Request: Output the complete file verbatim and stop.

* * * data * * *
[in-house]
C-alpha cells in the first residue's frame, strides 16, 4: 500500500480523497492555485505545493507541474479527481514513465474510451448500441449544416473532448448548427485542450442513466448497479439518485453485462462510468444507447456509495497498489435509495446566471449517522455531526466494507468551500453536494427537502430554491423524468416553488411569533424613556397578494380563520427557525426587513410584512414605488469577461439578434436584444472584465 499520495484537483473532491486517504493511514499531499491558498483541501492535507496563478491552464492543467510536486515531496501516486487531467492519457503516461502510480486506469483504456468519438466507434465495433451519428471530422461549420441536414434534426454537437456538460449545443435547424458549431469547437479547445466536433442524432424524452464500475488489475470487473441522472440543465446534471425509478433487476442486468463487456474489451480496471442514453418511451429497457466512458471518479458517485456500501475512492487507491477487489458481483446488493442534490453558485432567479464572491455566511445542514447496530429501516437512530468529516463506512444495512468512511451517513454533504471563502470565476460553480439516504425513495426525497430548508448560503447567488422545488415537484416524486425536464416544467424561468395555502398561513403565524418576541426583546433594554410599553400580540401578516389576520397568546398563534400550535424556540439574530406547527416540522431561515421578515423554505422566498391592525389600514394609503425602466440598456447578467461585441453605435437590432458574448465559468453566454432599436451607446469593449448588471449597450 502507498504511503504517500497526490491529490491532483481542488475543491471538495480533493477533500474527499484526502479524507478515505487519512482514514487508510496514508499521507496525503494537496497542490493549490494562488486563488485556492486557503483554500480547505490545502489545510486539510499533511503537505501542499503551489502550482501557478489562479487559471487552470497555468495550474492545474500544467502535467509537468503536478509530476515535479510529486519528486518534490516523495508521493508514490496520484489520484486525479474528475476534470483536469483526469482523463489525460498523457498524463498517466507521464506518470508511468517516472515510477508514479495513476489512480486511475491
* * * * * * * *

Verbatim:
[in-house]
C-alpha cells in the first residue's frame, strides 16, 4: 500500500480523497492555485505545493507541474479527481514513465474510451448500441449544416473532448448548427485542450442513466448497479439518485453485462462510468444507447456509495497498489435509495446566471449517522455531526466494507468551500453536494427537502430554491423524468416553488411569533424613556397578494380563520427557525426587513410584512414605488469577461439578434436584444472584465 499520495484537483473532491486517504493511514499531499491558498483541501492535507496563478491552464492543467510536486515531496501516486487531467492519457503516461502510480486506469483504456468519438466507434465495433451519428471530422461549420441536414434534426454537437456538460449545443435547424458549431469547437479547445466536433442524432424524452464500475488489475470487473441522472440543465446534471425509478433487476442486468463487456474489451480496471442514453418511451429497457466512458471518479458517485456500501475512492487507491477487489458481483446488493442534490453558485432567479464572491455566511445542514447496530429501516437512530468529516463506512444495512468512511451517513454533504471563502470565476460553480439516504425513495426525497430548508448560503447567488422545488415537484416524486425536464416544467424561468395555502398561513403565524418576541426583546433594554410599553400580540401578516389576520397568546398563534400550535424556540439574530406547527416540522431561515421578515423554505422566498391592525389600514394609503425602466440598456447578467461585441453605435437590432458574448465559468453566454432599436451607446469593449448588471449597450 502507498504511503504517500497526490491529490491532483481542488475543491471538495480533493477533500474527499484526502479524507478515505487519512482514514487508510496514508499521507496525503494537496497542490493549490494562488486563488485556492486557503483554500480547505490545502489545510486539510499533511503537505501542499503551489502550482501557478489562479487559471487552470497555468495550474492545474500544467502535467509537468503536478509530476515535479510529486519528486518534490516523495508521493508514490496520484489520484486525479474528475476534470483536469483526469482523463489525460498523457498524463498517466507521464506518470508511468517516472515510477508514479495513476489512480486511475491